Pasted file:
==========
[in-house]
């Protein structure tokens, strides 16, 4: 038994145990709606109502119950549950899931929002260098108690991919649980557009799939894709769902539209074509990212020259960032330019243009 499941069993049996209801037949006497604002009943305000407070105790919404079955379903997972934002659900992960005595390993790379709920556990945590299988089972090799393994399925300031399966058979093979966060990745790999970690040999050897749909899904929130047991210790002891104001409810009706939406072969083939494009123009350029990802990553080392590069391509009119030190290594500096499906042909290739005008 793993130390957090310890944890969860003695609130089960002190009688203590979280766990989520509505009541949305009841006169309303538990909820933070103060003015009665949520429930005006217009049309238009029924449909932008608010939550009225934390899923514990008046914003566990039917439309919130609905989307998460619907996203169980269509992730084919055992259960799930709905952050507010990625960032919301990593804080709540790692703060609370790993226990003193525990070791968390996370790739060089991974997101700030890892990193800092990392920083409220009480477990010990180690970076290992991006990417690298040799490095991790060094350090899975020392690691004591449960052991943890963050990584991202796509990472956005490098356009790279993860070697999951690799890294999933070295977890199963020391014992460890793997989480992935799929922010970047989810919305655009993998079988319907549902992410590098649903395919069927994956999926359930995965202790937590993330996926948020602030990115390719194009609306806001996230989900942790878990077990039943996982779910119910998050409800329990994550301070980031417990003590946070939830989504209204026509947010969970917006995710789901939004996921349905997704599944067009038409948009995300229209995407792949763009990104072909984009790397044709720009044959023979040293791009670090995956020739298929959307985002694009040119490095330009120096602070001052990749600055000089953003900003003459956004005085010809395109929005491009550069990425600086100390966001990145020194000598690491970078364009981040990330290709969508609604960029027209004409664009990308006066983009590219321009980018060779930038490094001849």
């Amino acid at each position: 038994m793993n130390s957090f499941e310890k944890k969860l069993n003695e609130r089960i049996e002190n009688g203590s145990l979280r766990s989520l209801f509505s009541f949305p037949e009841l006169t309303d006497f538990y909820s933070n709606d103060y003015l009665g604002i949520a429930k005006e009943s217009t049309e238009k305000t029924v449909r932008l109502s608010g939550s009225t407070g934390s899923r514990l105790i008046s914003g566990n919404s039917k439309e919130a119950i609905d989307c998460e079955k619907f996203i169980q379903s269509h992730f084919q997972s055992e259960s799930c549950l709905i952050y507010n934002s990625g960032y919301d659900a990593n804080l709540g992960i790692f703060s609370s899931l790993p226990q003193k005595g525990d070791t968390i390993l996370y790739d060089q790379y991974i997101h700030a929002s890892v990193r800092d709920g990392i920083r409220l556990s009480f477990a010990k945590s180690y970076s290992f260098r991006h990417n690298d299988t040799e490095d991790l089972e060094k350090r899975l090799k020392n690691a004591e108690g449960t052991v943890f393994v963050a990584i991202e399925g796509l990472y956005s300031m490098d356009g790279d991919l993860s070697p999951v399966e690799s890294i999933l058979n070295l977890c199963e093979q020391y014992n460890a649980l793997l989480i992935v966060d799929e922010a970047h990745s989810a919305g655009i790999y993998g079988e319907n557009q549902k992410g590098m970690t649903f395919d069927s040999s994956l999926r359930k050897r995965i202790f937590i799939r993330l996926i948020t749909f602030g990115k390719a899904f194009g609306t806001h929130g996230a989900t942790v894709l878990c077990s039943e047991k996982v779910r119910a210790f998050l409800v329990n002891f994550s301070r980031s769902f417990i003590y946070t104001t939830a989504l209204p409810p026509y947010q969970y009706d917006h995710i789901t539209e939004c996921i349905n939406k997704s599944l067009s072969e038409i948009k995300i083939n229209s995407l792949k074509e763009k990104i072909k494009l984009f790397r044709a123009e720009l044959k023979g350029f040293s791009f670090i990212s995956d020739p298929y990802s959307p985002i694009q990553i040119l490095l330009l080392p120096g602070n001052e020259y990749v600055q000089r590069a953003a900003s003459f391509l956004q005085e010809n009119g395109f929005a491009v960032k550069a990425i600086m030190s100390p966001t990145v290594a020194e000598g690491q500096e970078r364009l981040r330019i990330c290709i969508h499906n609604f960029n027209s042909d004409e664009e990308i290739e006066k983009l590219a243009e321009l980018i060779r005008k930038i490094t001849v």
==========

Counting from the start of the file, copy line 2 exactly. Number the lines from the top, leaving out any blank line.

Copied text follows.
């Protein structure tokens, strides 16, 4: 038994145990709606109502119950549950899931929002260098108690991919649980557009799939894709769902539209074509990212020259960032330019243009 499941069993049996209801037949006497604002009943305000407070105790919404079955379903997972934002659900992960005595390993790379709920556990945590299988089972090799393994399925300031399966058979093979966060990745790999970690040999050897749909899904929130047991210790002891104001409810009706939406072969083939494009123009350029990802990553080392590069391509009119030190290594500096499906042909290739005008 793993130390957090310890944890969860003695609130089960002190009688203590979280766990989520509505009541949305009841006169309303538990909820933070103060003015009665949520429930005006217009049309238009029924449909932008608010939550009225934390899923514990008046914003566990039917439309919130609905989307998460619907996203169980269509992730084919055992259960799930709905952050507010990625960032919301990593804080709540790692703060609370790993226990003193525990070791968390996370790739060089991974997101700030890892990193800092990392920083409220009480477990010990180690970076290992991006990417690298040799490095991790060094350090899975020392690691004591449960052991943890963050990584991202796509990472956005490098356009790279993860070697999951690799890294999933070295977890199963020391014992460890793997989480992935799929922010970047989810919305655009993998079988319907549902992410590098649903395919069927994956999926359930995965202790937590993330996926948020602030990115390719194009609306806001996230989900942790878990077990039943996982779910119910998050409800329990994550301070980031417990003590946070939830989504209204026509947010969970917006995710789901939004996921349905997704599944067009038409948009995300229209995407792949763009990104072909984009790397044709720009044959023979040293791009670090995956020739298929959307985002694009040119490095330009120096602070001052990749600055000089953003900003003459956004005085010809395109929005491009550069990425600086100390966001990145020194000598690491970078364009981040990330290709969508609604960029027209004409664009990308006066983009590219321009980018060779930038490094001849």